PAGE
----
So what's the real deal for a team long on potential and somewhat short of proven commodities? Hard to say, but it should make for an interesting season in Paterno's 46th season as head man. The schedule is brutal. In addition to the Buckeyes and Badgers, there's home games against Alabama, Iowa and Big Ten newcomer Nebraska, all of which, on paper, have as much talent.
All of which begs several questions, the answers likely not to be furnished until the games are played and all those inevitable surprises, pleasant or otherwise, pop up like your morning toast.
Here are five things to look for, the first two of which will bear extremely close scrutiny from game to game, possibly even from quarter to quarter and play to play.
1. Is this the final roundup for Paterno, the winningest Football Bowl Subdivision coach of all time? It's the final year of his contract, but don't be so sure that Paterno's ostensible bosses - university president Graham Spanier and athletic director Tim Curley - will let the grand old man keep on keeping on should things take a messy turn. Joe is going to turn 85 in December, and even legendary figures are obliged to eventually take their leave.
Even a relatively fit octogenarian is subject to the aging process. Even if Paterno's health remains robust, and his inclination to stay on doesn't waver, there will be those who wonder how long this ongoing soap opera can continue. Bear Bryant didn't last forever, and neither did John Wooden.
Recognizing the reality of the situation is not the same as hoping for a change. But, come on, a career that can never be duplicated has much more past than future. Another record barely better (or worse) than .500 could serve as the tipping point for a retirement announcement not of Joe's choosing.
2. The quarterback two-step, with sophomore Rob Bolden and redshirt junior Matt McGloin, again will be an ongoing story line. Who gets the nod for the opening game on Sept. 3 against Indiana State? And what happens if the season-opening starter has a bad stretch, or is injured? Bolden got hurt, lost his job to McGloin and never got it back, a turn of events that so soured him that he considered transferring. Can it happen again?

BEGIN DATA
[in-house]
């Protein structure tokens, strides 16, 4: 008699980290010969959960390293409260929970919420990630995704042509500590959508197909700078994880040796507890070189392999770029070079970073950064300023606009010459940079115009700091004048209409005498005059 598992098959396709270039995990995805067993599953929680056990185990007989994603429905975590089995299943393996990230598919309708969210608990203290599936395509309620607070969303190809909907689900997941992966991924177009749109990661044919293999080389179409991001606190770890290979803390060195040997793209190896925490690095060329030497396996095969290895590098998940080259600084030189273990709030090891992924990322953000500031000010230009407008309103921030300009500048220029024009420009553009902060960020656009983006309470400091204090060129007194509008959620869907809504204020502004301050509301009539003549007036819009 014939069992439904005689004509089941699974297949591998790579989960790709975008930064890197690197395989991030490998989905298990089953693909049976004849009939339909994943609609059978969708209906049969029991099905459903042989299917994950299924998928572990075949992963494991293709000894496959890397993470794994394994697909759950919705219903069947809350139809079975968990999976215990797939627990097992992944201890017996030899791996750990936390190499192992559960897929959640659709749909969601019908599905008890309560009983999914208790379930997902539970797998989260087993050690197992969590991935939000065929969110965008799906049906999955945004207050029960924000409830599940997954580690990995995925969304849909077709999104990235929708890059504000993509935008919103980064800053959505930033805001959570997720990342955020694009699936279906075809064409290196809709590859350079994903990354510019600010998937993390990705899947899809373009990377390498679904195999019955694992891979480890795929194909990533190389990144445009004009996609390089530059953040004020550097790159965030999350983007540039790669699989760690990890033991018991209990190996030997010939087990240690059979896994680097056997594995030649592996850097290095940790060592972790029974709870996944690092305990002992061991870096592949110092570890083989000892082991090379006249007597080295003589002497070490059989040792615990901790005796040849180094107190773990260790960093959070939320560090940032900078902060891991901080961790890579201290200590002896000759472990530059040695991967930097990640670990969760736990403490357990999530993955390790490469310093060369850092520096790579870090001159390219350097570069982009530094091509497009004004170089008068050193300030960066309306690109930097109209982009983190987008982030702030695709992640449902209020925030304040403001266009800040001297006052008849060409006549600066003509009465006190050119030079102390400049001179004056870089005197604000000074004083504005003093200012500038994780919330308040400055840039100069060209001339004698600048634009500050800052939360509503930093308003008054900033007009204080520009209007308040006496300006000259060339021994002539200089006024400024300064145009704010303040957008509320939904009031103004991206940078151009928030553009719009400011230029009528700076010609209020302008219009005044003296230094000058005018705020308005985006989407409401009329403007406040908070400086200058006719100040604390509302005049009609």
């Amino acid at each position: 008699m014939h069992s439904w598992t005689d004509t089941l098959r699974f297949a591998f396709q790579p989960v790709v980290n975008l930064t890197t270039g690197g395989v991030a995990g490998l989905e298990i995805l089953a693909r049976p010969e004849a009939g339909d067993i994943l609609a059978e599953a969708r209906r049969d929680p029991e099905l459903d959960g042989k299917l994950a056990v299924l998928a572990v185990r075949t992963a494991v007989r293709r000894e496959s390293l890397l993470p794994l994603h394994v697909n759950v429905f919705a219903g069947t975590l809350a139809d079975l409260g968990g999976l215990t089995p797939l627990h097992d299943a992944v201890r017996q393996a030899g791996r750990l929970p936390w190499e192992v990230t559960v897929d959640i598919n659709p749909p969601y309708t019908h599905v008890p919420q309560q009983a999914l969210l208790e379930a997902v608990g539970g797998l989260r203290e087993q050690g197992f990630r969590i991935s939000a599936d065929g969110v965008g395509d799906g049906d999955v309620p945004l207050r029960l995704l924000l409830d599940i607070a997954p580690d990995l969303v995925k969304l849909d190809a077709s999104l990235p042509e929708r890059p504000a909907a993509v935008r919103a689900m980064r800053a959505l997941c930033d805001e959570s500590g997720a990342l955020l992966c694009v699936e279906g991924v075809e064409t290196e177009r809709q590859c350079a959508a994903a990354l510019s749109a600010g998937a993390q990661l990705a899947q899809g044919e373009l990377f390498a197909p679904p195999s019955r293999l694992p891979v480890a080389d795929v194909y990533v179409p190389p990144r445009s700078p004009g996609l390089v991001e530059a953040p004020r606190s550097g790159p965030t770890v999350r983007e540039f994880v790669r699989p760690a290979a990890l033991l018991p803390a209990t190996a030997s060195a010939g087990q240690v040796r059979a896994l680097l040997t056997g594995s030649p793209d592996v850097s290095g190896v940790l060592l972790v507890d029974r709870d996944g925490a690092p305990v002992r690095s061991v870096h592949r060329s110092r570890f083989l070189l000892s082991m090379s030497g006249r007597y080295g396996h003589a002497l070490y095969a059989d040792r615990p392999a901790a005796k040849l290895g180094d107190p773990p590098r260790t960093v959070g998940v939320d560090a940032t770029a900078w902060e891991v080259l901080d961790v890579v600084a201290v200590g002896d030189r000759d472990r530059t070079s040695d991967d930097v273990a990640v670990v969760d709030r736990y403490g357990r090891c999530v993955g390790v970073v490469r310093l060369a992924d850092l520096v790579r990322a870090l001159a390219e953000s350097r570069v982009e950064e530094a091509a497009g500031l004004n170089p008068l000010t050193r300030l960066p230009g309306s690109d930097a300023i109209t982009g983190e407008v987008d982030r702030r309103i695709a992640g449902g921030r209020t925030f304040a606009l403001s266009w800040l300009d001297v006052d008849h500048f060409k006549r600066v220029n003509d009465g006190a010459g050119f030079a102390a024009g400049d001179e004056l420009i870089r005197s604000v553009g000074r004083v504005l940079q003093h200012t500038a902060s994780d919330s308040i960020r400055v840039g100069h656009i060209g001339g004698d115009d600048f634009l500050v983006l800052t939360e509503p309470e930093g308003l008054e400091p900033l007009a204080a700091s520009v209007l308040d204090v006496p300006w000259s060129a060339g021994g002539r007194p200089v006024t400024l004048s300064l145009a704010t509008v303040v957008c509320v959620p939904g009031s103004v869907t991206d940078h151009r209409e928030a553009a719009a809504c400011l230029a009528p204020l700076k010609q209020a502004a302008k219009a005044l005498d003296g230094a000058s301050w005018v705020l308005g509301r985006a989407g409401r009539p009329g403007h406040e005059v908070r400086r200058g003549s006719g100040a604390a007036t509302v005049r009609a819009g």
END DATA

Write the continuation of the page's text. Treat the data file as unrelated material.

Success in college football increasingly is tied to the quarterback play, and the Big Ten has a lot of returning veterans at the position capable of turning in laudatory numbers. Paterno, offensive coordinator Galen Hall and quarterbacks coach Jay Paterno had better figure out who their No. 1 guy is and stick with him, even if it leaves the losing contestant miffed. Oh, and don't forget that two highly recruited quarterbacks, Kevin Newsome and Paul Jones, are also on the roster and somewhat less than pleased that they aren't gravitating toward the top spot.
3. The offensive line, as was the case last year, is under construction. Oh, sure, the Lions yielded only 12 sacks in 2010, which is good. But the running game averaged just a tad under 143 yards per game, which is not so good. With All-America guard Stefen Wisniewski gone to the NFL's Oakland Raiders, it's hard to see how the overall unit can be improved.
4. The linebacking should be solid, maybe even more than that. Surprised? Don't be. Penn State is known as "Linebacker U" for a reason. Michael Mauti, if he stays healthy, is a potential All-America, and Gerald Hodges, Khairi Fortt and Nate Stupar are all proven playmakers. But Mauti and Hodges have battled through injuries, so don't take anything for granted just yet.
5. Paterno always talks about the importance of special-teams play, and for good reason. Every season, it seems, Penn State is aided by or hurt by big plays in the kicking game. This year should be no exception.
Dependable placekicker Collin Wagner nailed 20 of 25 field goal attempts a year ago, but he's gone and he leaves a void that might be difficult to fill. Chaz Powell needs to come up aces as the kickoff returner, and the same goes for Devon Smith - maybe the fastest Lion ever - who has yet to break off the succession of long gainers all that speed would suggest.